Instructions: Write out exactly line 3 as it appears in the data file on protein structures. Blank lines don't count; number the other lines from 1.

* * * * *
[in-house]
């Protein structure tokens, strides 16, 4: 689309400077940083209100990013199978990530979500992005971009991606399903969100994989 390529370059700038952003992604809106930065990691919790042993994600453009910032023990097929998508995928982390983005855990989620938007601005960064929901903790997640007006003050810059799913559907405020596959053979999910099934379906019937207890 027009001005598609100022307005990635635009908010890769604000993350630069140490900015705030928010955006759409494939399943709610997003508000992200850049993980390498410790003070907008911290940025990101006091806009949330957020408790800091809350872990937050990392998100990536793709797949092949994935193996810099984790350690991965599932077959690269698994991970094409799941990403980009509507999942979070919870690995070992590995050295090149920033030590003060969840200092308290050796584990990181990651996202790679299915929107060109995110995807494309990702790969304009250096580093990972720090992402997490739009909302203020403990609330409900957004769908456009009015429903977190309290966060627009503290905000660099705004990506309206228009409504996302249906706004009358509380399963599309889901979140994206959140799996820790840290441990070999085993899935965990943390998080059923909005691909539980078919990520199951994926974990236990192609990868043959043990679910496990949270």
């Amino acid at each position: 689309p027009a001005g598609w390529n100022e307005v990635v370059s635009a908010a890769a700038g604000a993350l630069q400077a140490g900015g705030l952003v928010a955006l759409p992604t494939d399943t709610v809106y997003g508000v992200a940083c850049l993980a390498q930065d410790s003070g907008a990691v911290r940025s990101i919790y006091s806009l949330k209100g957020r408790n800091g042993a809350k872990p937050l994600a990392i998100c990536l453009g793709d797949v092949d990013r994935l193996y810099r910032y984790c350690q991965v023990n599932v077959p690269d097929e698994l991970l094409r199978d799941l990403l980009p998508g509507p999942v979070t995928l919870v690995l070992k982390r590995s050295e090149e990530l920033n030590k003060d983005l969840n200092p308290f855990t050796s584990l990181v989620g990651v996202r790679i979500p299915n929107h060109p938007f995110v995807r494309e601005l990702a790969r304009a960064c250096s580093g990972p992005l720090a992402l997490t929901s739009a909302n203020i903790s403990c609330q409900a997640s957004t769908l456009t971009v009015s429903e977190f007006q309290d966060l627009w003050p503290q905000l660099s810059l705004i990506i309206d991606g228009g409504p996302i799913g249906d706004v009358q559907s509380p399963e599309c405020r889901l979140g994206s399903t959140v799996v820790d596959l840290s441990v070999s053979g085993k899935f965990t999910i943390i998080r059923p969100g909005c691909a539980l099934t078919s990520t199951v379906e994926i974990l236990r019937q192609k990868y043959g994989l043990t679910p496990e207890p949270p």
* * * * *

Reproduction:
């Amino acid at each position: 689309p027009a001005g598609w390529n100022e307005v990635v370059s635009a908010a890769a700038g604000a993350l630069q400077a140490g900015g705030l952003v928010a955006l759409p992604t494939d399943t709610v809106y997003g508000v992200a940083c850049l993980a390498q930065d410790s003070g907008a990691v911290r940025s990101i919790y006091s806009l949330k209100g957020r408790n800091g042993a809350k872990p937050l994600a990392i998100c990536l453009g793709d797949v092949d990013r994935l193996y810099r910032y984790c350690q991965v023990n599932v077959p690269d097929e698994l991970l094409r199978d799941l990403l980009p998508g509507p999942v979070t995928l919870v690995l070992k982390r590995s050295e090149e990530l920033n030590k003060d983005l969840n200092p308290f855990t050796s584990l990181v989620g990651v996202r790679i979500p299915n929107h060109p938007f995110v995807r494309e601005l990702a790969r304009a960064c250096s580093g990972p992005l720090a992402l997490t929901s739009a909302n203020i903790s403990c609330q409900a997640s957004t769908l456009t971009v009015s429903e977190f007006q309290d966060l627009w003050p503290q905000l660099s810059l705004i990506i309206d991606g228009g409504p996302i799913g249906d706004v009358q559907s509380p399963e599309c405020r889901l979140g994206s399903t959140v799996v820790d596959l840290s441990v070999s053979g085993k899935f965990t999910i943390i998080r059923p969100g909005c691909a539980l099934t078919s990520t199951v379906e994926i974990l236990r019937q192609k990868y043959g994989l043990t679910p496990e207890p949270p």